(We lived in McSparin's rent house) I had never seen a
night so black nor stars so shiny. It almost seemed I
could touch the stars if I tip-toed.
That play, though I did not know it at the time, was my
last association with Lookeba schools. For in the fall of
1933 we moved to Texas before starting to school.
I go back to Lookeba every chance I get. I have relatives
there and in Hinton, Hydro, Siciles and elsewhere. I
usually visit the cemetery at Lookeba where my aunties,
Clara Harper, Ruby Phillips, Dora Smith and Maggie
Franklin and my uncle Tom Fletcher are buried. Also,
cousins Clifford and Carl Franklin. My grandmother, Manila
Stidham Cox is buried in Hinton Cemetery, Caddo County
along with my Aunt Effie and Uncle Ernest Henson, my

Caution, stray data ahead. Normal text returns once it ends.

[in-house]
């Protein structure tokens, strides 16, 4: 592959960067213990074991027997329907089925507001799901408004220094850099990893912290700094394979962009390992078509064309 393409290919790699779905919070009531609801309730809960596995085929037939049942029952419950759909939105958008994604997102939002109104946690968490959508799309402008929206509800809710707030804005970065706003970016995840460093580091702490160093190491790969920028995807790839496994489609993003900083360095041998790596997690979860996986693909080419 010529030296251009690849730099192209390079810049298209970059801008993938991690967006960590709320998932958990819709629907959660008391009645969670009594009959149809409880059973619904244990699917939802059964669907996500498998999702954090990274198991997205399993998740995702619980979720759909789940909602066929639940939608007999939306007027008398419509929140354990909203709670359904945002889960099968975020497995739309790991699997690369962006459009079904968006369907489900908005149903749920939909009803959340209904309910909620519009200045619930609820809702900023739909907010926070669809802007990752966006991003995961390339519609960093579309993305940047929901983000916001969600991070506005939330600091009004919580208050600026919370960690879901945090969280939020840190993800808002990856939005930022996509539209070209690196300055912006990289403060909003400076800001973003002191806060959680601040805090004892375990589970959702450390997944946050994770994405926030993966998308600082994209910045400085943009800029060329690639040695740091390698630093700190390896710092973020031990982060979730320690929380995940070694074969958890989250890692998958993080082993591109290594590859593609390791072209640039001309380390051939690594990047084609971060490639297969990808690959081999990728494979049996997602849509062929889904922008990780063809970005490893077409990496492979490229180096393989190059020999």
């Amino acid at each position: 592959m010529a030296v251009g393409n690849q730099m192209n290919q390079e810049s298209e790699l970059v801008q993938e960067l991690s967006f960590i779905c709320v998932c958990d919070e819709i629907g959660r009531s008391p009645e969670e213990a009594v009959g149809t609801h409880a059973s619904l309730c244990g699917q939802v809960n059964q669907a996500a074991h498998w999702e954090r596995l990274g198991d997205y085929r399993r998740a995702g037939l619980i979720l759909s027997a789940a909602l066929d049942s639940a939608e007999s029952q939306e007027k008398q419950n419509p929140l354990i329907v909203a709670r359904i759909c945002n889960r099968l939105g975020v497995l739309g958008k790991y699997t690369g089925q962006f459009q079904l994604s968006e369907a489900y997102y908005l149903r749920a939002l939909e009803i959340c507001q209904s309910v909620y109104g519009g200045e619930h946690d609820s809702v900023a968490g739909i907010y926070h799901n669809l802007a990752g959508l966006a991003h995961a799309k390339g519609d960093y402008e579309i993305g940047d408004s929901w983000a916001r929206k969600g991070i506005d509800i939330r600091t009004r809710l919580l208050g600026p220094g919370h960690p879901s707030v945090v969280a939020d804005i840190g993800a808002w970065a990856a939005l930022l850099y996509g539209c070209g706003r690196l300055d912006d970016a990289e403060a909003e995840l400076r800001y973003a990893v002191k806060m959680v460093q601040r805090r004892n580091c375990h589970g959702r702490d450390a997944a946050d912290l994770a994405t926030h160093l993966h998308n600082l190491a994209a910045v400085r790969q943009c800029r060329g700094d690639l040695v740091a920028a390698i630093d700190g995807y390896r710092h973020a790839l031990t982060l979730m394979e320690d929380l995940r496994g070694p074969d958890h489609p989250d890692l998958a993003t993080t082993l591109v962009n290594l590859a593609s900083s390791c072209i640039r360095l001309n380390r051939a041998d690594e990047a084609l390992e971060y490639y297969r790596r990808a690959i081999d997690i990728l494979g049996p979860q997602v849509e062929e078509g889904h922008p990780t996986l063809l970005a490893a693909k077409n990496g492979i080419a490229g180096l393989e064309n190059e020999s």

cousin Ita Howard and others of the Cox Clan. I try to
atttend the Fletcher, Franklin, Hoggard Reunion in Hydro
every year if possible.
My immediate family are Texans; my husband's family since
1870. My sons, my grandchildren and great grandchildren
all have orange blood at the great Texas Shootout but my
blood runs Boomer Sooner red.
One time a Texan said to me, "I'm a Texan to the bone!" I
replied "I'm an Oklahoman bone and all!".
How beautiful Caddo County must have seemed to the first
settlers when they spied the red hills, the Post Oak and
Black Jack trees and the Willows along Sugar Creek.
Some names maybe spelled incorrectly in this article.
Other names I recall of families around Lookeba in
Chatham, Moggs, Dodd, Duff, Barger, Cencentaffer, Harbison,
Roselle, Vanomen, Hefferin twin boys, Kenneth and Dennis,
a teacher by the name of Gathers, Ancil Ross and Bob